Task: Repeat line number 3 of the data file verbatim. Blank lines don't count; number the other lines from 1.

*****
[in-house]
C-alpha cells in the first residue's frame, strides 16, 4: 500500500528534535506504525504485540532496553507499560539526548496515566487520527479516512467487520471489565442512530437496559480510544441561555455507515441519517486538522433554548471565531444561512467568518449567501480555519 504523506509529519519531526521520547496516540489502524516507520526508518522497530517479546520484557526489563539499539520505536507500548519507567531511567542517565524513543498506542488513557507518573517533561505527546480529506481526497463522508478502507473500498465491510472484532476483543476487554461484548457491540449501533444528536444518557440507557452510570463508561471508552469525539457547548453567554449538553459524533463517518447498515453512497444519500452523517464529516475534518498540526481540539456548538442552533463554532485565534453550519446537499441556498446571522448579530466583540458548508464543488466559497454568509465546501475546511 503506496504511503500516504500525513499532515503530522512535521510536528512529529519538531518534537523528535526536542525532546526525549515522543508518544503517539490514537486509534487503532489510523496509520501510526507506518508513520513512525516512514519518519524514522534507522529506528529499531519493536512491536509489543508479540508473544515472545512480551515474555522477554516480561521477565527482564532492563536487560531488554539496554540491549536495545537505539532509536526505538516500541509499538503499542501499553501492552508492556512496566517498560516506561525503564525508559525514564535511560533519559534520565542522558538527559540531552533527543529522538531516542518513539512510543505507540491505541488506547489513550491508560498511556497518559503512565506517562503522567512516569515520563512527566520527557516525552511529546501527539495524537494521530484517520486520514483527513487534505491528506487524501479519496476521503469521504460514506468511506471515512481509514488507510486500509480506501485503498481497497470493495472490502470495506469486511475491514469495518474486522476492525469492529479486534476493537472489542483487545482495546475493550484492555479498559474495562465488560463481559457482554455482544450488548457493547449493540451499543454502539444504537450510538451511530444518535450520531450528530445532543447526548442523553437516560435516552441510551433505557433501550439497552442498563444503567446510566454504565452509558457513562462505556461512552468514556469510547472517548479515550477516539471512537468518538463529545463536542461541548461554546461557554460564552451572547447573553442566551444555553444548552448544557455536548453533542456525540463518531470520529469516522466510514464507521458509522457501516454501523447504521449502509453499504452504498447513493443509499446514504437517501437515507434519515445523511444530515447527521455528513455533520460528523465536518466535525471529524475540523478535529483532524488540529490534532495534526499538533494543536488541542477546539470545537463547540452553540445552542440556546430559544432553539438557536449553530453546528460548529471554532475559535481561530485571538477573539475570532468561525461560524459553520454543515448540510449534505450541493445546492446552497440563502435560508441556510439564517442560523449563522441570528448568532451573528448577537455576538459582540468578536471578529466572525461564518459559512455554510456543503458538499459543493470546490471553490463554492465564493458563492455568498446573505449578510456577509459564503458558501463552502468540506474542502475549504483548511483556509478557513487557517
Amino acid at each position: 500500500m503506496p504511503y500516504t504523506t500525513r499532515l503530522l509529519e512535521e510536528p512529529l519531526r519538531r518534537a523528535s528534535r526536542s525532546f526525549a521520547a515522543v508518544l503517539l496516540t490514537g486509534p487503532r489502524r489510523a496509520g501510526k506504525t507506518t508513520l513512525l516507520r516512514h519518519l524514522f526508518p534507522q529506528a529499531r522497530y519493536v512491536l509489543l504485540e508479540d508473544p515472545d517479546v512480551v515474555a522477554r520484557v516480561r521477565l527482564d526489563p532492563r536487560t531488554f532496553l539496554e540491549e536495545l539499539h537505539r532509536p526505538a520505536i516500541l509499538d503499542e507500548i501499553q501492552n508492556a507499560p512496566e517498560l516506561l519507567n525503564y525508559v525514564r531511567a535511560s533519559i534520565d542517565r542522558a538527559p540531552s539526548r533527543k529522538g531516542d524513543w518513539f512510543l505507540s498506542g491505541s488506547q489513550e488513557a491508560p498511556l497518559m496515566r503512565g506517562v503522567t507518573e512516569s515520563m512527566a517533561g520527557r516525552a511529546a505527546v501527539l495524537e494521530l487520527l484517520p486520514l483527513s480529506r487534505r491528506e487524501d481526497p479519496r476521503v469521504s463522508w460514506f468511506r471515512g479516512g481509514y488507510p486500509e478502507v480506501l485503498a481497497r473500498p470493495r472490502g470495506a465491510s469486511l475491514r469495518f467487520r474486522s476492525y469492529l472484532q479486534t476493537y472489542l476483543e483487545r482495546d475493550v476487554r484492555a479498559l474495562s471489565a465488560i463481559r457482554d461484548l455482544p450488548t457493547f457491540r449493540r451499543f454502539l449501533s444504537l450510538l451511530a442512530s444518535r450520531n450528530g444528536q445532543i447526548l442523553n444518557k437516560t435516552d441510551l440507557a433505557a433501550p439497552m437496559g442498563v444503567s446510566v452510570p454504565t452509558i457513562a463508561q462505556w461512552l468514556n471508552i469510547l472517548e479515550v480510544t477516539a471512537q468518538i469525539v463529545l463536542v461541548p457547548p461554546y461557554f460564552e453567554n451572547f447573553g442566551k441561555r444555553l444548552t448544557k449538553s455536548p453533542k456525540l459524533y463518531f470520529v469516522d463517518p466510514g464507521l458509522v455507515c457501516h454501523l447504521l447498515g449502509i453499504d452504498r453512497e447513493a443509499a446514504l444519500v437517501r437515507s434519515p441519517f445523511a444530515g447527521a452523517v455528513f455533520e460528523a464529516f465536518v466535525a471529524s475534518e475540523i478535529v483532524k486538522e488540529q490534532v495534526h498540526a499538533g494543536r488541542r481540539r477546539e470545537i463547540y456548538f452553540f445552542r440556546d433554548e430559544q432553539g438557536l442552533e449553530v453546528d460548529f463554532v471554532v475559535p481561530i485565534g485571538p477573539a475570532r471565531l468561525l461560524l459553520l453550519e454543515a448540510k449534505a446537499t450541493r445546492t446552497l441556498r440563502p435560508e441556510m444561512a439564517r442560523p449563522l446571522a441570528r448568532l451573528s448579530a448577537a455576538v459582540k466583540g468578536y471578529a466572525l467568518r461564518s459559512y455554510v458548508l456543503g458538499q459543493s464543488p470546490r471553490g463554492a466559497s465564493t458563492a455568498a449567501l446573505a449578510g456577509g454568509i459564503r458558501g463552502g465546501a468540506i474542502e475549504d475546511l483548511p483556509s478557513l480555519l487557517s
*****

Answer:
Amino acid at each position: 500500500m503506496p504511503y500516504t504523506t500525513r499532515l503530522l509529519e512535521e510536528p512529529l519531526r519538531r518534537a523528535s528534535r526536542s525532546f526525549a521520547a515522543v508518544l503517539l496516540t490514537g486509534p487503532r489502524r489510523a496509520g501510526k506504525t507506518t508513520l513512525l516507520r516512514h519518519l524514522f526508518p534507522q529506528a529499531r522497530y519493536v512491536l509489543l504485540e508479540d508473544p515472545d517479546v512480551v515474555a522477554r520484557v516480561r521477565l527482564d526489563p532492563r536487560t531488554f532496553l539496554e540491549e536495545l539499539h537505539r532509536p526505538a520505536i516500541l509499538d503499542e507500548i501499553q501492552n508492556a507499560p512496566e517498560l516506561l519507567n525503564y525508559v525514564r531511567a535511560s533519559i534520565d542517565r542522558a538527559p540531552s539526548r533527543k529522538g531516542d524513543w518513539f512510543l505507540s498506542g491505541s488506547q489513550e488513557a491508560p498511556l497518559m496515566r503512565g506517562v503522567t507518573e512516569s515520563m512527566a517533561g520527557r516525552a511529546a505527546v501527539l495524537e494521530l487520527l484517520p486520514l483527513s480529506r487534505r491528506e487524501d481526497p479519496r476521503v469521504s463522508w460514506f468511506r471515512g479516512g481509514y488507510p486500509e478502507v480506501l485503498a481497497r473500498p470493495r472490502g470495506a465491510s469486511l475491514r469495518f467487520r474486522s476492525y469492529l472484532q479486534t476493537y472489542l476483543e483487545r482495546d475493550v476487554r484492555a479498559l474495562s471489565a465488560i463481559r457482554d461484548l455482544p450488548t457493547f457491540r449493540r451499543f454502539l449501533s444504537l450510538l451511530a442512530s444518535r450520531n450528530g444528536q445532543i447526548l442523553n444518557k437516560t435516552d441510551l440507557a433505557a433501550p439497552m437496559g442498563v444503567s446510566v452510570p454504565t452509558i457513562a463508561q462505556w461512552l468514556n471508552i469510547l472517548e479515550v480510544t477516539a471512537q468518538i469525539v463529545l463536542v461541548p457547548p461554546y461557554f460564552e453567554n451572547f447573553g442566551k441561555r444555553l444548552t448544557k449538553s455536548p453533542k456525540l459524533y463518531f470520529v469516522d463517518p466510514g464507521l458509522v455507515c457501516h454501523l447504521l447498515g449502509i453499504d452504498r453512497e447513493a443509499a446514504l444519500v437517501r437515507s434519515p441519517f445523511a444530515g447527521a452523517v455528513f455533520e460528523a464529516f465536518v466535525a471529524s475534518e475540523i478535529v483532524k486538522e488540529q490534532v495534526h498540526a499538533g494543536r488541542r481540539r477546539e470545537i463547540y456548538f452553540f445552542r440556546d433554548e430559544q432553539g438557536l442552533e449553530v453546528d460548529f463554532v471554532v475559535p481561530i485565534g485571538p477573539a475570532r471565531l468561525l461560524l459553520l453550519e454543515a448540510k449534505a446537499t450541493r445546492t446552497l441556498r440563502p435560508e441556510m444561512a439564517r442560523p449563522l446571522a441570528r448568532l451573528s448579530a448577537a455576538v459582540k466583540g468578536y471578529a466572525l467568518r461564518s459559512y455554510v458548508l456543503g458538499q459543493s464543488p470546490r471553490g463554492a466559497s465564493t458563492a455568498a449567501l446573505a449578510g456577509g454568509i459564503r458558501g463552502g465546501a468540506i474542502e475549504d475546511l483548511p483556509s478557513l480555519l487557517s